Recently, I reached out to 17 thought leaders — AI experts, computer engineers, roboticists, physicists, and social scientists — with a single question: “How worried should we be about artificial intelligence?”
There was no consensus. Disagreement about the appropriate level of concern, and even the nature of the problem, is broad. Some experts consider AI an urgent danger; many more believe the fears are either exaggerated or misplaced.
Here is what they told me.
Don’t freak out
I am infinitely excited about artificial intelligence and not worried at all. Not in the slightest. AI will free us humans from highly repetitive mindless repetitive office work, and give us much more time to be truly creative. I can’t wait. — Sebastian Thrun, computer science professor, Stanford University
We should worry a lot about climate change, nuclear weapons, antibiotic-resistant pathogens, and reactionary and neo-fascist political movements. We should worry some about the displacement of workers in an automating economy. We should not worry about artificial intelligence enslaving us. — Steven Pinker, psychology professor, Harvard University
AI offers the potential for tremendous societal benefits. It will reshape medicine, transportation, and nearly every other aspect of our lives. Any technology that has the power to influence so many aspects of our lives is one that will call for some care in terms of policies for how best to make use of it, and how to constrain it. It would be foolish to ignore the dangers of AI entirely, but when it comes to technology, a “threat-first” mindset is rarely the right approach. — Margaret Martonosi, computer science professor, Princeton University
Worrying about evil-killer AI today is like worrying about overpopulation on the planet Mars. Perhaps it’ll be a problem someday, but we haven’t even landed on the planet yet. This hype has been unnecessarily distracting everyone from the much bigger problem AI creates, which is job displacement. — Andrew NG, VP and chief scientist of Baidu; co-chair and co-founder of Coursera; adjunct professor, Stanford University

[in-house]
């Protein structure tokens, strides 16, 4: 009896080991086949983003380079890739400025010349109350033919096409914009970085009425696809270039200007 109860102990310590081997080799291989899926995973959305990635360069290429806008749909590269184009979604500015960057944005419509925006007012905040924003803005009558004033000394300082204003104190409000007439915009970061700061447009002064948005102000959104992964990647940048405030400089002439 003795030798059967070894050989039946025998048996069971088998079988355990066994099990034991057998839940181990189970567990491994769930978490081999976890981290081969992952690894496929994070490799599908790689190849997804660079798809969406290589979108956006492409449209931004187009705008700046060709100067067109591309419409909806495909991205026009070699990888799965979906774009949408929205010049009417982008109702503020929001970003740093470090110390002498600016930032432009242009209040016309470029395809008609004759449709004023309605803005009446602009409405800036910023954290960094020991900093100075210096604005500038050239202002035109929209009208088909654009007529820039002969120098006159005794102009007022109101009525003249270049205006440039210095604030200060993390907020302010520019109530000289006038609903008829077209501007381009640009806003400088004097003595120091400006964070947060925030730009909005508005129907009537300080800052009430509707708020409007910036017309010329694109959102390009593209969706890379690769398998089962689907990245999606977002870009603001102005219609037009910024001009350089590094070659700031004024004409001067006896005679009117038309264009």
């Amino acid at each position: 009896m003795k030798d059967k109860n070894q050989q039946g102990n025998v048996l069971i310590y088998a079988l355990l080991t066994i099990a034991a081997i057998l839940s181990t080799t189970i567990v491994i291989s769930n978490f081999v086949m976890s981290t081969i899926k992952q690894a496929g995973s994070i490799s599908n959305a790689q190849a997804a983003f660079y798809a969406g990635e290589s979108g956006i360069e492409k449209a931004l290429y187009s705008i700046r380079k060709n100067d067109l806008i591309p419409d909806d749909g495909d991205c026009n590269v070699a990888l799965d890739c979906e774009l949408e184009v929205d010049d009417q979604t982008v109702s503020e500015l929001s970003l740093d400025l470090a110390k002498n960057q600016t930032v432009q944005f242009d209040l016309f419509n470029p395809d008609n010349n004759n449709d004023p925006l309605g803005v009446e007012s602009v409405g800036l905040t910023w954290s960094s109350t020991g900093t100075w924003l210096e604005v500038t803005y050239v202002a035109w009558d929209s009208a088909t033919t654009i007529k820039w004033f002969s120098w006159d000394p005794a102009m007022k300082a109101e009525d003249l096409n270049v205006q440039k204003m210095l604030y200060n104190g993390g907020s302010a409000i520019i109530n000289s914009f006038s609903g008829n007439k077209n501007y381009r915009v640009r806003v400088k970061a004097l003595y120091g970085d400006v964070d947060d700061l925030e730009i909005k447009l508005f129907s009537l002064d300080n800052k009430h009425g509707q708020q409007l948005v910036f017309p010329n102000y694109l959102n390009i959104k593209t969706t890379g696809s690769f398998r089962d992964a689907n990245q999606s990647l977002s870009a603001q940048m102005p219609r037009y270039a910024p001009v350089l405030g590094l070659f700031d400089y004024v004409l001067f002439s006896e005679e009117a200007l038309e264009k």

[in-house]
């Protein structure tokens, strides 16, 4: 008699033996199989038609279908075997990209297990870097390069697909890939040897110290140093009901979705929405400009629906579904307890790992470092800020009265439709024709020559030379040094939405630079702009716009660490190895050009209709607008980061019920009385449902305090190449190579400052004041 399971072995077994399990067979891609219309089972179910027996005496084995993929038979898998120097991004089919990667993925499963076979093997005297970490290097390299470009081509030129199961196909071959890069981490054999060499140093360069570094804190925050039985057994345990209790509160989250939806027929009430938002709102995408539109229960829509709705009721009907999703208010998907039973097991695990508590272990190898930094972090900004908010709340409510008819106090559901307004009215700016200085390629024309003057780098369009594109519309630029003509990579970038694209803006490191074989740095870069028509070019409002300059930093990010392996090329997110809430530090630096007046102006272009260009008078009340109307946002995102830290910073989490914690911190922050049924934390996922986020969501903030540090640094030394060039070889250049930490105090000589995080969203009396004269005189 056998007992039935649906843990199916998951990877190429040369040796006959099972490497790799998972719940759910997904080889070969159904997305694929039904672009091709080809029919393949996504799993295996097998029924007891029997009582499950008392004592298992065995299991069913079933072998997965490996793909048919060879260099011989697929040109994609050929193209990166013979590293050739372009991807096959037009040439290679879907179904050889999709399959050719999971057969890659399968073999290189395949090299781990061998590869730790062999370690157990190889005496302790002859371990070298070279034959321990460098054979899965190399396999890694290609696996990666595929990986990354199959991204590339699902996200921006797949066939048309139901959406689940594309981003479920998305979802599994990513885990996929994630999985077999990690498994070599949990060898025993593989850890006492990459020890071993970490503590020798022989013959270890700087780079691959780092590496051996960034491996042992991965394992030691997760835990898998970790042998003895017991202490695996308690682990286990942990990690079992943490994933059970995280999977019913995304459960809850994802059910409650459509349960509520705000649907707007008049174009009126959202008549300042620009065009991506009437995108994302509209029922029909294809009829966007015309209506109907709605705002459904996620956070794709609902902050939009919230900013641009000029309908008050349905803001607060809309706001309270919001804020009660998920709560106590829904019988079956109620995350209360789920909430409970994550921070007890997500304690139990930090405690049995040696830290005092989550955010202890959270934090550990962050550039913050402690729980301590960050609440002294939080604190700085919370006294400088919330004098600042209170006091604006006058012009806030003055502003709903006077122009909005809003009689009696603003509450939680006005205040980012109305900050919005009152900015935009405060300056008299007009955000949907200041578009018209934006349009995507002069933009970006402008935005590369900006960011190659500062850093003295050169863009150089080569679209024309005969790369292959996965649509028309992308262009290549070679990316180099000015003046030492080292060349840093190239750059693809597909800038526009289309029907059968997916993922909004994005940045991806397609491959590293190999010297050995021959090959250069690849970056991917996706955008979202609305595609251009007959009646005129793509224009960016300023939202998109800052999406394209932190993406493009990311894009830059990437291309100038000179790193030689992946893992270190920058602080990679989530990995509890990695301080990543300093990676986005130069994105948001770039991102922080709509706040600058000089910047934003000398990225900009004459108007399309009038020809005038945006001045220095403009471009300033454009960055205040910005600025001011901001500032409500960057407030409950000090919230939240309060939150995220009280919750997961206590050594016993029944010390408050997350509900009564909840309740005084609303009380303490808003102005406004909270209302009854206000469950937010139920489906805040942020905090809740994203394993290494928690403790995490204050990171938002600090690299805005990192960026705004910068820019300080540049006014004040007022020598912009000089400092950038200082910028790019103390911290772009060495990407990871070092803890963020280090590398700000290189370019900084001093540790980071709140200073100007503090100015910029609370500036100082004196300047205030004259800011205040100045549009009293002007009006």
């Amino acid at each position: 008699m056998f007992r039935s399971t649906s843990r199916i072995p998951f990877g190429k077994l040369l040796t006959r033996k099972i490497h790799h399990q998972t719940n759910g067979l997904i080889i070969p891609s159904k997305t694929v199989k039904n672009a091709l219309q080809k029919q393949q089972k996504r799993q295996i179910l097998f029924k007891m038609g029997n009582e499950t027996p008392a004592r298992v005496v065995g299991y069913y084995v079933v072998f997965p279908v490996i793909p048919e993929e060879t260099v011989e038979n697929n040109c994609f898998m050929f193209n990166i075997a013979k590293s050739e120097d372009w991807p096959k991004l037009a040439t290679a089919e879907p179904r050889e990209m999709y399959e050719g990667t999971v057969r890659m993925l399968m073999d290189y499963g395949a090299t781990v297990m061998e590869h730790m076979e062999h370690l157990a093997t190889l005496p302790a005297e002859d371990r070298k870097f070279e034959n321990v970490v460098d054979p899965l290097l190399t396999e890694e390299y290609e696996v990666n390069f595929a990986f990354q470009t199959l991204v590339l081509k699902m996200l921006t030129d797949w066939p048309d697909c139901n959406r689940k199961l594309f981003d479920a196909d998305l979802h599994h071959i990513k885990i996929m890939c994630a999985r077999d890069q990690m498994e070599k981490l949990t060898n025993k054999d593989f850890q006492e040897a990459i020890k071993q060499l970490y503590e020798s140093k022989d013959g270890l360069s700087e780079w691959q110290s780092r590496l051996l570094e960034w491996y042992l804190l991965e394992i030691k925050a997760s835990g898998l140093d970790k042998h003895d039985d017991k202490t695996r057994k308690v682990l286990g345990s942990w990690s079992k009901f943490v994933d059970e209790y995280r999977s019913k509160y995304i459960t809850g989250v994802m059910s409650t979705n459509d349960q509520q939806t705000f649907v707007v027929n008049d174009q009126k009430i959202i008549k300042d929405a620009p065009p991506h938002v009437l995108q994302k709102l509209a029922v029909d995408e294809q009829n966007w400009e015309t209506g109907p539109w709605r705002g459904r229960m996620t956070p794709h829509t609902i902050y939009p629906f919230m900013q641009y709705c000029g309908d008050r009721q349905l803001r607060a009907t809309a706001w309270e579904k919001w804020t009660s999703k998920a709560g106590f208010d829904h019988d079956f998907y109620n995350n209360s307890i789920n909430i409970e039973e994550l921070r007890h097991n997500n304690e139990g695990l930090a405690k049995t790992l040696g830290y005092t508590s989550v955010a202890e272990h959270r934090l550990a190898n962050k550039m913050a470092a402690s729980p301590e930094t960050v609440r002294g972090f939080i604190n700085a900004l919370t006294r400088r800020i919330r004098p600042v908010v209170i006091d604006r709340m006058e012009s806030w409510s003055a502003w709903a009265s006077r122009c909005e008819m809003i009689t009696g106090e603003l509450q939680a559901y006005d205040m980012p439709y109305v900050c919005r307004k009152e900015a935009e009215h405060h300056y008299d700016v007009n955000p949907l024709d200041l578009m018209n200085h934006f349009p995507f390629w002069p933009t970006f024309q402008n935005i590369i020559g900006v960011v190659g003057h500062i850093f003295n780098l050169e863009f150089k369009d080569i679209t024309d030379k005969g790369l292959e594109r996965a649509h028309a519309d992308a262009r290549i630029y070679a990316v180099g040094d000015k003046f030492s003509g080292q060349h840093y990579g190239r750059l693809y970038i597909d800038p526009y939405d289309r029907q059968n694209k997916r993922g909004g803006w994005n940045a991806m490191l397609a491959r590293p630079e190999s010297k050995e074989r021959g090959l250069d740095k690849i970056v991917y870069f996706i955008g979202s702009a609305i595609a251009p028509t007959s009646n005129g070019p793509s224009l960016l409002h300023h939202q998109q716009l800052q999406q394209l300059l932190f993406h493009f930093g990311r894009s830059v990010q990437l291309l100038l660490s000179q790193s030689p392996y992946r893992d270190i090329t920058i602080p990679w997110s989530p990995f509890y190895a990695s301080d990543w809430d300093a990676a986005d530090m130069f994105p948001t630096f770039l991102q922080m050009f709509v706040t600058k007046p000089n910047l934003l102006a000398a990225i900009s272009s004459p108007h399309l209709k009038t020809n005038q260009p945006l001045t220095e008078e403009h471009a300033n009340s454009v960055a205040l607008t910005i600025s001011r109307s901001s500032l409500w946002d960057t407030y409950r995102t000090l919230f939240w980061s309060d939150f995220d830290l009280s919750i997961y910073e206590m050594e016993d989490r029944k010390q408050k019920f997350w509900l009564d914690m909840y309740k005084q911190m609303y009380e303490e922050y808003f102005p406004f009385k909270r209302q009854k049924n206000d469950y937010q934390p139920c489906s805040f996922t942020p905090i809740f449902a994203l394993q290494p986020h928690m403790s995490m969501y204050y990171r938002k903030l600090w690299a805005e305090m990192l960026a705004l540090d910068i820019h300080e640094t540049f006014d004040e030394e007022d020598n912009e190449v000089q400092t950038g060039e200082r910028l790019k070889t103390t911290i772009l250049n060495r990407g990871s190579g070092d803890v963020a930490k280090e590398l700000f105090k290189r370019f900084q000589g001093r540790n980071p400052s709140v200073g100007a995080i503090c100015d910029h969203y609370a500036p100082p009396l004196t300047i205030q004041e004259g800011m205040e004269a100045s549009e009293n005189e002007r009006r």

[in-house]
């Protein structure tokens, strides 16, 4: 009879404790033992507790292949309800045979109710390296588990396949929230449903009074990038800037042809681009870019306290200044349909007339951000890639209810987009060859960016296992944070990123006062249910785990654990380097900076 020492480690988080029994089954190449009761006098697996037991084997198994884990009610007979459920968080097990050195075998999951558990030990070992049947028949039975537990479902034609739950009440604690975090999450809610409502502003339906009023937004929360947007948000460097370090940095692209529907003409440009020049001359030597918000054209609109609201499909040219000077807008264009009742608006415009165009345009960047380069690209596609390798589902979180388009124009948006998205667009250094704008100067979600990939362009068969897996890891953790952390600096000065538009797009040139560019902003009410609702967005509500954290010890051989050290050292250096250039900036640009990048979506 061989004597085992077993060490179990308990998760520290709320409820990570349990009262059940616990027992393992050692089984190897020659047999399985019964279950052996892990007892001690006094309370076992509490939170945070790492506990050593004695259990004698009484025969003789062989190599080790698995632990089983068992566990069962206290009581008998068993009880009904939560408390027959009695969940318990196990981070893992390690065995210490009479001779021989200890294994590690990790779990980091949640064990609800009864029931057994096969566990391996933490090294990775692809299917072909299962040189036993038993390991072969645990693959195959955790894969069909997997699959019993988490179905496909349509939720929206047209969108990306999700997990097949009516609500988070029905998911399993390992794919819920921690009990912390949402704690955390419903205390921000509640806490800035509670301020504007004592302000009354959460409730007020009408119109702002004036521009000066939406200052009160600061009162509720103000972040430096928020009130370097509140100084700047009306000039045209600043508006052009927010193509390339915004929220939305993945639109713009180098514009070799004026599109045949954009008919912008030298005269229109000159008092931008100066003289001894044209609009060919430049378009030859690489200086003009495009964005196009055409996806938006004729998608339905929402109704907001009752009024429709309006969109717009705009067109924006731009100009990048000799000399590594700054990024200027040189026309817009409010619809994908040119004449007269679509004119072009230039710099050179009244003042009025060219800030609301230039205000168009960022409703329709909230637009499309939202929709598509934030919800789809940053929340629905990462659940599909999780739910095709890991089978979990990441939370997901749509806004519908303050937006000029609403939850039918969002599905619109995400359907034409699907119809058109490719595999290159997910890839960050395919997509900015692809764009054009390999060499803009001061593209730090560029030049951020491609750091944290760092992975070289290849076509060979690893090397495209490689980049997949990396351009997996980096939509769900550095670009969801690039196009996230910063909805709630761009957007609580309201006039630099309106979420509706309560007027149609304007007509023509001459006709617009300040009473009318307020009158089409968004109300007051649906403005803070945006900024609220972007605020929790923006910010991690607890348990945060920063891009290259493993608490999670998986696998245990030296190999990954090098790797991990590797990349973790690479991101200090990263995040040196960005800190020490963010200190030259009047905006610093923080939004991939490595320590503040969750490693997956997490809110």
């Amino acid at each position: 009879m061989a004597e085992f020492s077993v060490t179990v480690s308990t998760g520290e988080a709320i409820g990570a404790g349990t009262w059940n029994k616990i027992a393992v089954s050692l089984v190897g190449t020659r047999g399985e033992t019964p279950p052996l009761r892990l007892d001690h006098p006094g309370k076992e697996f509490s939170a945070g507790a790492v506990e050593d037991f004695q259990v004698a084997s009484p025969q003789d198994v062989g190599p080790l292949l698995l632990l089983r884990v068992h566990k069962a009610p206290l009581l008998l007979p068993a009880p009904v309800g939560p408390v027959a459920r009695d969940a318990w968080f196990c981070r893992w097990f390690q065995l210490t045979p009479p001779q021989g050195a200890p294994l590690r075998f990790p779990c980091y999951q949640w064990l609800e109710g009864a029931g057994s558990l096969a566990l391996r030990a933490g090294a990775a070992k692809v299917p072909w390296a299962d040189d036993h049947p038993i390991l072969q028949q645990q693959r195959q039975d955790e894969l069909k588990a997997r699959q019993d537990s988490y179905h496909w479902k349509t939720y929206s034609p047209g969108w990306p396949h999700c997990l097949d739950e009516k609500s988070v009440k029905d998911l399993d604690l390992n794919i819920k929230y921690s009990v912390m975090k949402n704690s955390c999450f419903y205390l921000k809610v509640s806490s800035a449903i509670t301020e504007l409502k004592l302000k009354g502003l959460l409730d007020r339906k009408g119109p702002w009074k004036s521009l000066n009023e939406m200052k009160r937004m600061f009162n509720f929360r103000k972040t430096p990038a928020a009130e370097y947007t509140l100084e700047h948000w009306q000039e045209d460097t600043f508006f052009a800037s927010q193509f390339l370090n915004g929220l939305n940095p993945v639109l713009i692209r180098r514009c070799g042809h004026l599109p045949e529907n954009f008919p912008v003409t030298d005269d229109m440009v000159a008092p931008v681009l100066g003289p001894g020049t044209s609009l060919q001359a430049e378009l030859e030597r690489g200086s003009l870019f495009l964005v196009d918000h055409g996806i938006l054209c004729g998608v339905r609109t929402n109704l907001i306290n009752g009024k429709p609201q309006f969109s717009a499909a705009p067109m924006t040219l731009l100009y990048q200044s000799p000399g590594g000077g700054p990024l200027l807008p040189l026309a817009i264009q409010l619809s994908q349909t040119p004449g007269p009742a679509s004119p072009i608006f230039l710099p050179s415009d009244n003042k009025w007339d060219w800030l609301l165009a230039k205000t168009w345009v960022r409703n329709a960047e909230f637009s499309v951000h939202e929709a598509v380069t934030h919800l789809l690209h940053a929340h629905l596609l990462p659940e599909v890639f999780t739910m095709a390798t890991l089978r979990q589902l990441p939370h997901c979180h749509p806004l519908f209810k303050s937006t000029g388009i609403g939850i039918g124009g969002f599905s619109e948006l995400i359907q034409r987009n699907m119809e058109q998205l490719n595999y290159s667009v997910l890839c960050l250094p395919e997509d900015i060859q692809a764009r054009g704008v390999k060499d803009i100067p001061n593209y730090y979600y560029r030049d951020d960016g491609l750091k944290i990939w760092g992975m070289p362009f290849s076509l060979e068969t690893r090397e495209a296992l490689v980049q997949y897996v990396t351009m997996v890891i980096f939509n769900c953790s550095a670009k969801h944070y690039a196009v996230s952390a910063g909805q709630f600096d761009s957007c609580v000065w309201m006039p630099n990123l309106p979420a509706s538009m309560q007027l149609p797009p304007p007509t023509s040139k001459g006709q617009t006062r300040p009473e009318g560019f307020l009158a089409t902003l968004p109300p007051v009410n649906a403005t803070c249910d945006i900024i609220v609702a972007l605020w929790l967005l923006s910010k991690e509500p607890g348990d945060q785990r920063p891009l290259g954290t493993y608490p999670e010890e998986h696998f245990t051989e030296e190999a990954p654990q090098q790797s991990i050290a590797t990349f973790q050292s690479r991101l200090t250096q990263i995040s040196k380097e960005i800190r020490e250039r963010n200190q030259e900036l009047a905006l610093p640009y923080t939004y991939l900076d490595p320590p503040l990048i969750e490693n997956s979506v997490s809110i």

But take fears about AI seriously
The transition to machine superintelligence is a very grave matter, and we should take seriously the possibility that things could go radically wrong. This should motivate having some top talent in mathematics and computer science research the problems of AI safety and AI control. — Nick Bostrom, director of the Future of Humanity Institute, Oxford University
If [AI] contributed either to the capacities of Russians hacking or the campaigns for Brexit or the US presidential elections, or to campaigns being able to manipulate voters into not bothering to vote based on their social media profiles, or if it’s part of the socio-technological forces that have led to increases of wealth inequality and political polarization like the ones in the late 19th and early 20th centuries that brought us two world wars and a great depression, then we should be very afraid.
Which is not to say we should panic, but rather that we should all be working very, very hard to navigate and govern our way out of these hazards. Hopefully AI is also helping make us smart enough to do that. — Joanna Bryson, computer science professor, University of Bath; affiliate at Princeton’s Center for Information Technology Policy
One obvious risk is that we fail to specify objectives correctly, resulting in behavior that is undesirable and has irreversible impact on a global scale. I think we will probably figure out decent solutions for this “accidental value misalignment” problem, although it may require some rigid enforcement.
My current guesses for the most likely failure modes are twofold: The gradual enfeeblement of human society as more knowledge and know-how resides in and is transmitted through machines and fewer humans are motivated to learn the hard stuff in the absence of real need. Secondly, I worry about the loss of control over intelligent malware and/or deliberate misuse of unsafe AI for nefarious ends. — Stuart Russell, computer science professor, UC Berkeley
Read the source article at Vox.com.